OUR ISLANDS AND THEIR PEOPLE.
hunters will often climb up an almost perpendicular height of three to four hundred yards.
In the limestone hills flanking the valley of the Rio Aparri, in Southern Luzon, there are still stranger caves, now and then visited by the guano gatherers of the agricultural Creoles. The deposits of fertilizers are often two yards deep, but the responsible cave dwellers are not birds, but batsa bats of the large frugivorous species, that can bite and shriek like monkeys. a Monkey-birds,a the Malays call them, and in an echoing cave their noise, at sight of an intruder, becomes so deafening that the guano hunters often prefer to ply their trade after dark, when the tenants are on the winga miles away, in the fruit plantations of the river valley.
But they must hurry up in such cases. Nursing females may enter the cave at any time, and are very apt to entertain personal misgivings about the motives of a visitor. The glare of the torches adds to their alarm, and a swarm of panic-stricken shriek-ers soon hovers about the entrance, attracting sympathizers at the rate of a dozen a minute, even after the departure of the suspects, till daylight at last adjourns the indignation meeting, and the *
chorus of piercing screams shrinks to a low twitter. Such a scene is weird and lugubrious in the extreme, and does not contain enough of the element of adventure to create any desire for a second view.
There is a general impression that the insurgent army is made up very largely of people without property, and that people who have property desire the Americans to control, so that they can have protection and feel that their property is secured to them.
But I find that there is also a fear or apprehension among some of the wealthy that if Americans control and give universal suffrage, the power of the wealthy people will be taken away and their hold on property very much impaired. I think that if the wealthy people could be assured that they would be protected in their property rights by the United States, it would have a very good effect.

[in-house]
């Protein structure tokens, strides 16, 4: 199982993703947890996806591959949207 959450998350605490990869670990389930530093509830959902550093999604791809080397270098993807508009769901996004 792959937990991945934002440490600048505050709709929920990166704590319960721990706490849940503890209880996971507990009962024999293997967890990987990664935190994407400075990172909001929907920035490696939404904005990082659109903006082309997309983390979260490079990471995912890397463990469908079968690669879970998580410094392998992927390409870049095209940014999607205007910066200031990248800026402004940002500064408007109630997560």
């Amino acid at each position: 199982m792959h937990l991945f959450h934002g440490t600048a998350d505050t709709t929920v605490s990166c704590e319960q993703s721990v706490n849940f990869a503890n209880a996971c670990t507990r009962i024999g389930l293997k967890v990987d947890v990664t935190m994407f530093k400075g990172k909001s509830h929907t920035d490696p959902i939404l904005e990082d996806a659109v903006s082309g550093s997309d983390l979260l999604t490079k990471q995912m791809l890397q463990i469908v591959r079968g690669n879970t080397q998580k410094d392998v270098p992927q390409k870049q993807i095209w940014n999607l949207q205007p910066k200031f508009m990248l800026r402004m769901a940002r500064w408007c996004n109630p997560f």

The friars and priests are charged with all sorts of oppressions and misdemeanors; but i't must be remembered that friars and priests are very numerous, and in so large a body there will be found every possible phase of character and disposition. Some of them are, no doubt, oppressors of the people, exacting in the collection of rentals from the land, indulging themselves in many ways and leading lives very different from what should characterize the life
The horses of the Philippine Islands are small, shaggy* unambitious looking animals, but they are very hardy and endure a climate that would
kill an American horse in a few weeks.
The People and Products of the Philippine Islands.
BY GEN. JOSEPH WHEELER.
Santa Reta, Isle of Luzon, Sept. 18th, 1899.
I have now seen much of the country and the people in the part of Luzon for about fifty miles north of Manila. In every town there is a magnificent stone church and a convent or monastery.
The insurgents have a great antipathy to the priesthood or friars, and they have dismantled many of the churches. The value of the church and monastery of a town seems to be equal in many cases to the value of all the other buildings in the town.
The more I talk to the people the more I am convinced that the insurgents are actuated in a measure by a spirit of communism, and in their talks their most serious objection to the church seems to be the fact that ecclesiastical organizations own so much of the property; and one of Aguinaldoa s most earnest demands is that the church property be confiscated.
of a priest. But there are very many good, pious men among them.
The statement I have seen that seventy-five per cent of the people of Luzon can read and write is a great mistake. It may be true of many, but it is not true of the rural districts; and the percentage of illiteracy in the other islands is much greater than in Luzon.
The appearance, mode of life and method of performing work is to-day very much as it is described in the Bible at the time of, and even before, the Christian era. The people dress very much as they did two thousand years ago. To-day I spent some time in watching natives clean shucks from rice. The method of shelling and cleaning is primitive, and no better than it was two thousand years ago.
Nearly everything can be grown here, but the oranges and bananas are not so good as in other localities, the reason, no doubt, being that the natives seem to give them no cultivation whatever. Coffee is grown which is said to be superior to Mocha. Rice is the principal product, and a failure of that crop would